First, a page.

Thanks to having an ally for at-risk students on staff, a school is turning around the results for students who were on the verge of dropping out or failing courses. 

One student at Ridgewood High School in New Jersey was chronically truant, and it was a struggle to get him to attend school at all.  Today he has nearly 100% attendance.  Another student is improving his schoolwork and his relationship with his parents is also improving as a result. 

An Ally for At-Risk Students

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Many students struggle with difficulties at home, such as divorce and other family problems, and now feel that school is just a bit more of a refuge away from home.

These positive stories, shared by Ridgewood High School’s (RHS) new clinical supervisor Cayte Castrillon, come thanks to the first several months of a new therapeutic program at the high school that identifies at-risk youth for in-house counseling during the school day.

This extra level of care is a particularly important addition to the district now, when educators have less time, and the at-risk population, though still very small relative to the general population, is increasing along with general anxiety.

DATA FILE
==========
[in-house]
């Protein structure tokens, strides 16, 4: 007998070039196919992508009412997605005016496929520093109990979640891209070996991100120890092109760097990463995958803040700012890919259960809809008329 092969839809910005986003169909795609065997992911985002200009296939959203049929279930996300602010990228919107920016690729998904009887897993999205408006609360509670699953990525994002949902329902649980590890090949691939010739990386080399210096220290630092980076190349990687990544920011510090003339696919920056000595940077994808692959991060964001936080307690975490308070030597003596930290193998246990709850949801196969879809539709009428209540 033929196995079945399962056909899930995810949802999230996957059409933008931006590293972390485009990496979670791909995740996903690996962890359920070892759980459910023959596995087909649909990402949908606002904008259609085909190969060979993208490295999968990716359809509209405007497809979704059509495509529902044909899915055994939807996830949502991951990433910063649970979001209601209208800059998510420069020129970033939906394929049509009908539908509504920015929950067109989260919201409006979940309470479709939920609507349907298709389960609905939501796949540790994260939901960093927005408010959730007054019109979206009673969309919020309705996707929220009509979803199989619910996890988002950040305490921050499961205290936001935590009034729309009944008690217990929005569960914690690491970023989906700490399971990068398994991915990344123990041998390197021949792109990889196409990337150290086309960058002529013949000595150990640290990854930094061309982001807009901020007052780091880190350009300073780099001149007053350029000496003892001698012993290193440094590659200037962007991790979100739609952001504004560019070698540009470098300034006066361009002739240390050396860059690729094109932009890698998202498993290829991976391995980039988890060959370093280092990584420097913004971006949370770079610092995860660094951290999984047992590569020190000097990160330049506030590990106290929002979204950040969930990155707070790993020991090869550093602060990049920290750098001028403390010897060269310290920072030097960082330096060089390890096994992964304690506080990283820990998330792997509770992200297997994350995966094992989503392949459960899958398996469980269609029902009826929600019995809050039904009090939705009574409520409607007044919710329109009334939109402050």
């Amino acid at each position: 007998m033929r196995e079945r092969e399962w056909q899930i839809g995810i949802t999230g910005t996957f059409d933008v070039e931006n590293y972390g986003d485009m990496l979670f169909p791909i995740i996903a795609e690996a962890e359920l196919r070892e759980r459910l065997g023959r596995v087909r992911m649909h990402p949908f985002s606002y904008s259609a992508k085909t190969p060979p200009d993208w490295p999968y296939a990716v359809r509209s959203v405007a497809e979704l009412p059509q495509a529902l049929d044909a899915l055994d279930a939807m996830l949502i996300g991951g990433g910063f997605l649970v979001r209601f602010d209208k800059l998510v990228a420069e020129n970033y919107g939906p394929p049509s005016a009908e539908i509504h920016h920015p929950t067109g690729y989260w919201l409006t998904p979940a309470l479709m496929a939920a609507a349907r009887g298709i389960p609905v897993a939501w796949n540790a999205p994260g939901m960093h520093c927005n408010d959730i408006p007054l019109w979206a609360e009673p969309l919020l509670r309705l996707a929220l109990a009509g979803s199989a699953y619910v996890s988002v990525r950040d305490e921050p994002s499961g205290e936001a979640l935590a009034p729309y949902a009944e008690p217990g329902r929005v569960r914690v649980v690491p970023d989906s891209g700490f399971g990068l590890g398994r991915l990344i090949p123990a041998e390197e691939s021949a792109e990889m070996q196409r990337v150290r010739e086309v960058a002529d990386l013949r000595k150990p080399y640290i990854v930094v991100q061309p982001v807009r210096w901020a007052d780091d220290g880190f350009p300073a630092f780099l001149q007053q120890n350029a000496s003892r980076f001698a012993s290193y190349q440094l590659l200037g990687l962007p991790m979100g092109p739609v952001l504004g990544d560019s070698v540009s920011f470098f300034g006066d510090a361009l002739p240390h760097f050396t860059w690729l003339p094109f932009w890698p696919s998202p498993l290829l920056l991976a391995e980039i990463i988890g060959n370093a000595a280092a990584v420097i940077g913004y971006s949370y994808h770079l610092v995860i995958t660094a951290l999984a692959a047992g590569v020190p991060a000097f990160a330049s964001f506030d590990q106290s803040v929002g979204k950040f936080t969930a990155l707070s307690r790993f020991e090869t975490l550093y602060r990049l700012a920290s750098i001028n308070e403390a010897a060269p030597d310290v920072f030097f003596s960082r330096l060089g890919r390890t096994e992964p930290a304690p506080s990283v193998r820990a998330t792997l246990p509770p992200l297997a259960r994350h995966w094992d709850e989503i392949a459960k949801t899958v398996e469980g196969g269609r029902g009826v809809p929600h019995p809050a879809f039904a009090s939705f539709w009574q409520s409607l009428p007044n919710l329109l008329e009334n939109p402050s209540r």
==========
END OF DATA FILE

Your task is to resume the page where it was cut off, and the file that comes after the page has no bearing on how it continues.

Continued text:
An Ally for At-Risk Students

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Helmed by Castrillon, a full-time employee of the private and accredited therapeutic school Sage Day, the RHS Sage Day program was introduced this fall to help students in need avoid out-of-district placement through the in-house management of their social and emotional issues, like school phobia.

Of the 16 students currently in the program, about half are special education students and half are general education students, and areas of concern include family issues, anxiety and substance abuse. Basically, this program helps these students continue experiencing “as close to a mainstream school experience as possible” and “avoid classification,” said Kim Buxenbaum-Turner, director of special programs for the Ridgewood school district.

By keeping children in school, the district is also saving an estimated $200,000 to $300,000 in out-of-district tuition costs.

“There’s a good five or six [students in the program] that would have needed another placement,” said RHS Assistant Principal Jeff Nyhuis.

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An Ally for At-Risk Students

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